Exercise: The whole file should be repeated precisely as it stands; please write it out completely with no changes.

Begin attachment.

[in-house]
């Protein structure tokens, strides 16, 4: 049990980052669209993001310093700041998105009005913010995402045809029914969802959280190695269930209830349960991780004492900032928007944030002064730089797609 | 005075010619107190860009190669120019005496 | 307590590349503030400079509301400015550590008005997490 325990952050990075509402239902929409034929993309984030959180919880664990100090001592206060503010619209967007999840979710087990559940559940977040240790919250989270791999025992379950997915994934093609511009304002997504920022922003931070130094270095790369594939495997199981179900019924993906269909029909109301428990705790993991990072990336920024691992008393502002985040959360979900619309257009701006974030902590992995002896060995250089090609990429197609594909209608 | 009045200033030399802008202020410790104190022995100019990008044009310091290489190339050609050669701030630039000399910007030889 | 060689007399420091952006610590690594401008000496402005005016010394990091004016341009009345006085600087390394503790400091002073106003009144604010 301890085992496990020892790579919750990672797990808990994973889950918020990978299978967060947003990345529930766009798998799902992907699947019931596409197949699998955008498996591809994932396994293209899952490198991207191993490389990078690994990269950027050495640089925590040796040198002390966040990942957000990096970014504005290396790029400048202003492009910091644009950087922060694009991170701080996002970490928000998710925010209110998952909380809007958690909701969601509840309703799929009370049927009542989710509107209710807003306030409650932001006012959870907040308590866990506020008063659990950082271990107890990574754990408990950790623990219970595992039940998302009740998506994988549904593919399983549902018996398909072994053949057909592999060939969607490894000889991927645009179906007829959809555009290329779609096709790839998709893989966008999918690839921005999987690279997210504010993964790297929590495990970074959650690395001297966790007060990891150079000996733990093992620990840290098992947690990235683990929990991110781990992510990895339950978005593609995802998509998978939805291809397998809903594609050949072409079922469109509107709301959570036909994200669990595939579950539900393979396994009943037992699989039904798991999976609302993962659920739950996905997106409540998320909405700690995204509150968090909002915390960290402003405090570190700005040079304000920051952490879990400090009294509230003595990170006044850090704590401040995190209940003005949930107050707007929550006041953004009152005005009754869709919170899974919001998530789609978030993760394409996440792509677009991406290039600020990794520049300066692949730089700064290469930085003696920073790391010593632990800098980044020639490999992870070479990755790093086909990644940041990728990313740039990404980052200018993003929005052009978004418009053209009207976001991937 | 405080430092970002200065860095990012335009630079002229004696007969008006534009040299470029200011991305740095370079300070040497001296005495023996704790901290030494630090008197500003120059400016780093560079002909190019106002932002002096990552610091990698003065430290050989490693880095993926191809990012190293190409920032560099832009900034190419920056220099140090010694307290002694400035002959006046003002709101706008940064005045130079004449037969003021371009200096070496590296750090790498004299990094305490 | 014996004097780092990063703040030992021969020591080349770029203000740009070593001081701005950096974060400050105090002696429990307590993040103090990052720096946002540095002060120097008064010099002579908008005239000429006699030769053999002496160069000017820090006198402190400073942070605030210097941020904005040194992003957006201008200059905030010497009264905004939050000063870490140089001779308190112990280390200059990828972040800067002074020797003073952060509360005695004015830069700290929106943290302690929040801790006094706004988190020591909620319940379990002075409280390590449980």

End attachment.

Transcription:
[in-house]
């Protein structure tokens, strides 16, 4: 049990980052669209993001310093700041998105009005913010995402045809029914969802959280190695269930209830349960991780004492900032928007944030002064730089797609 | 005075010619107190860009190669120019005496 | 307590590349503030400079509301400015550590008005997490 325990952050990075509402239902929409034929993309984030959180919880664990100090001592206060503010619209967007999840979710087990559940559940977040240790919250989270791999025992379950997915994934093609511009304002997504920022922003931070130094270095790369594939495997199981179900019924993906269909029909109301428990705790993991990072990336920024691992008393502002985040959360979900619309257009701006974030902590992995002896060995250089090609990429197609594909209608 | 009045200033030399802008202020410790104190022995100019990008044009310091290489190339050609050669701030630039000399910007030889 | 060689007399420091952006610590690594401008000496402005005016010394990091004016341009009345006085600087390394503790400091002073106003009144604010 301890085992496990020892790579919750990672797990808990994973889950918020990978299978967060947003990345529930766009798998799902992907699947019931596409197949699998955008498996591809994932396994293209899952490198991207191993490389990078690994990269950027050495640089925590040796040198002390966040990942957000990096970014504005290396790029400048202003492009910091644009950087922060694009991170701080996002970490928000998710925010209110998952909380809007958690909701969601509840309703799929009370049927009542989710509107209710807003306030409650932001006012959870907040308590866990506020008063659990950082271990107890990574754990408990950790623990219970595992039940998302009740998506994988549904593919399983549902018996398909072994053949057909592999060939969607490894000889991927645009179906007829959809555009290329779609096709790839998709893989966008999918690839921005999987690279997210504010993964790297929590495990970074959650690395001297966790007060990891150079000996733990093992620990840290098992947690990235683990929990991110781990992510990895339950978005593609995802998509998978939805291809397998809903594609050949072409079922469109509107709301959570036909994200669990595939579950539900393979396994009943037992699989039904798991999976609302993962659920739950996905997106409540998320909405700690995204509150968090909002915390960290402003405090570190700005040079304000920051952490879990400090009294509230003595990170006044850090704590401040995190209940003005949930107050707007929550006041953004009152005005009754869709919170899974919001998530789609978030993760394409996440792509677009991406290039600020990794520049300066692949730089700064290469930085003696920073790391010593632990800098980044020639490999992870070479990755790093086909990644940041990728990313740039990404980052200018993003929005052009978004418009053209009207976001991937 | 405080430092970002200065860095990012335009630079002229004696007969008006534009040299470029200011991305740095370079300070040497001296005495023996704790901290030494630090008197500003120059400016780093560079002909190019106002932002002096990552610091990698003065430290050989490693880095993926191809990012190293190409920032560099832009900034190419920056220099140090010694307290002694400035002959006046003002709101706008940064005045130079004449037969003021371009200096070496590296750090790498004299990094305490 | 014996004097780092990063703040030992021969020591080349770029203000740009070593001081701005950096974060400050105090002696429990307590993040103090990052720096946002540095002060120097008064010099002579908008005239000429006699030769053999002496160069000017820090006198402190400073942070605030210097941020904005040194992003957006201008200059905030010497009264905004939050000063870490140089001779308190112990280390200059990828972040800067002074020797003073952060509360005695004015830069700290929106943290302690929040801790006094706004988190020591909620319940379990002075409280390590449980």